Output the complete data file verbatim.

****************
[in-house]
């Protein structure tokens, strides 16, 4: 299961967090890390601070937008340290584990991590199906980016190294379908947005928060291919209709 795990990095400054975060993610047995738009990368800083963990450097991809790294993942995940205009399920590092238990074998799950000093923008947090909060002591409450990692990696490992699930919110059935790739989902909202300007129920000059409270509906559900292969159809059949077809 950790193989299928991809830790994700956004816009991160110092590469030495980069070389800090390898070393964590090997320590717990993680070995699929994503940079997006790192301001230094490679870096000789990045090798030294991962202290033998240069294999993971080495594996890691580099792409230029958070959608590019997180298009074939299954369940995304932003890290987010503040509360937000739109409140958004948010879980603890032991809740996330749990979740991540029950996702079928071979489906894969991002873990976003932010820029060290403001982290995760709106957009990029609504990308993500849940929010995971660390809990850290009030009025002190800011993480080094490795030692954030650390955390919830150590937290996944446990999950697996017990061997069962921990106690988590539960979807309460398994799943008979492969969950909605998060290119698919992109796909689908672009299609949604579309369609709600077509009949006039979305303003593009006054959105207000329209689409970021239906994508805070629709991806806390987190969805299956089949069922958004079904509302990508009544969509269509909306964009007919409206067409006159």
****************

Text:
[in-house]
């Protein structure tokens, strides 16, 4: 299961967090890390601070937008340290584990991590199906980016190294379908947005928060291919209709 795990990095400054975060993610047995738009990368800083963990450097991809790294993942995940205009399920590092238990074998799950000093923008947090909060002591409450990692990696490992699930919110059935790739989902909202300007129920000059409270509906559900292969159809059949077809 950790193989299928991809830790994700956004816009991160110092590469030495980069070389800090390898070393964590090997320590717990993680070995699929994503940079997006790192301001230094490679870096000789990045090798030294991962202290033998240069294999993971080495594996890691580099792409230029958070959608590019997180298009074939299954369940995304932003890290987010503040509360937000739109409140958004948010879980603890032991809740996330749990979740991540029950996702079928071979489906894969991002873990976003932010820029060290403001982290995760709106957009990029609504990308993500849940929010995971660390809990850290009030009025002190800011993480080094490795030692954030650390955390919830150590937290996944446990999950697996017990061997069962921990106690988590539960979807309460398994799943008979492969969950909605998060290119698919992109796909689908672009299609949604579309369609709600077509009949006039979305303003593009006054959105207000329209689409970021239906994508805070629709991806806390987190969805299956089949069922958004079904509302990508009544969509269509909306964009007919409206067409006159």